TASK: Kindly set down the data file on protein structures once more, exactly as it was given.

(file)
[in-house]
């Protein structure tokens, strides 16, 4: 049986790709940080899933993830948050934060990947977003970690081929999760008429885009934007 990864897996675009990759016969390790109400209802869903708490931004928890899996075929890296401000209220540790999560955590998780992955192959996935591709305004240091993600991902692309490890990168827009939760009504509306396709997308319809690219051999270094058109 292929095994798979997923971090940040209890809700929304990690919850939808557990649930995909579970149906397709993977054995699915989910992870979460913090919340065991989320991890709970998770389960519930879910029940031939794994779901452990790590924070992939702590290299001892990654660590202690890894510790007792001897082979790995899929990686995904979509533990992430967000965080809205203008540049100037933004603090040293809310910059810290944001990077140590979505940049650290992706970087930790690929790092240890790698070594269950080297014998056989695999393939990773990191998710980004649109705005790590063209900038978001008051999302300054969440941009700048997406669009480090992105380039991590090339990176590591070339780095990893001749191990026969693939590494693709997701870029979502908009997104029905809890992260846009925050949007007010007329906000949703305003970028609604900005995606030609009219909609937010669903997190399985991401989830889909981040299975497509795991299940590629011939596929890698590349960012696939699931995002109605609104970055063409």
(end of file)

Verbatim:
[in-house]
């Protein structure tokens, strides 16, 4: 049986790709940080899933993830948050934060990947977003970690081929999760008429885009934007 990864897996675009990759016969390790109400209802869903708490931004928890899996075929890296401000209220540790999560955590998780992955192959996935591709305004240091993600991902692309490890990168827009939760009504509306396709997308319809690219051999270094058109 292929095994798979997923971090940040209890809700929304990690919850939808557990649930995909579970149906397709993977054995699915989910992870979460913090919340065991989320991890709970998770389960519930879910029940031939794994779901452990790590924070992939702590290299001892990654660590202690890894510790007792001897082979790995899929990686995904979509533990992430967000965080809205203008540049100037933004603090040293809310910059810290944001990077140590979505940049650290992706970087930790690929790092240890790698070594269950080297014998056989695999393939990773990191998710980004649109705005790590063209900038978001008051999302300054969440941009700048997406669009480090992105380039991590090339990176590591070339780095990893001749191990026969693939590494693709997701870029979502908009997104029905809890992260846009925050949007007010007329906000949703305003970028609604900005995606030609009219909609937010669903997190399985991401989830889909981040299975497509795991299940590629011939596929890698590349960012696939699931995002109605609104970055063409």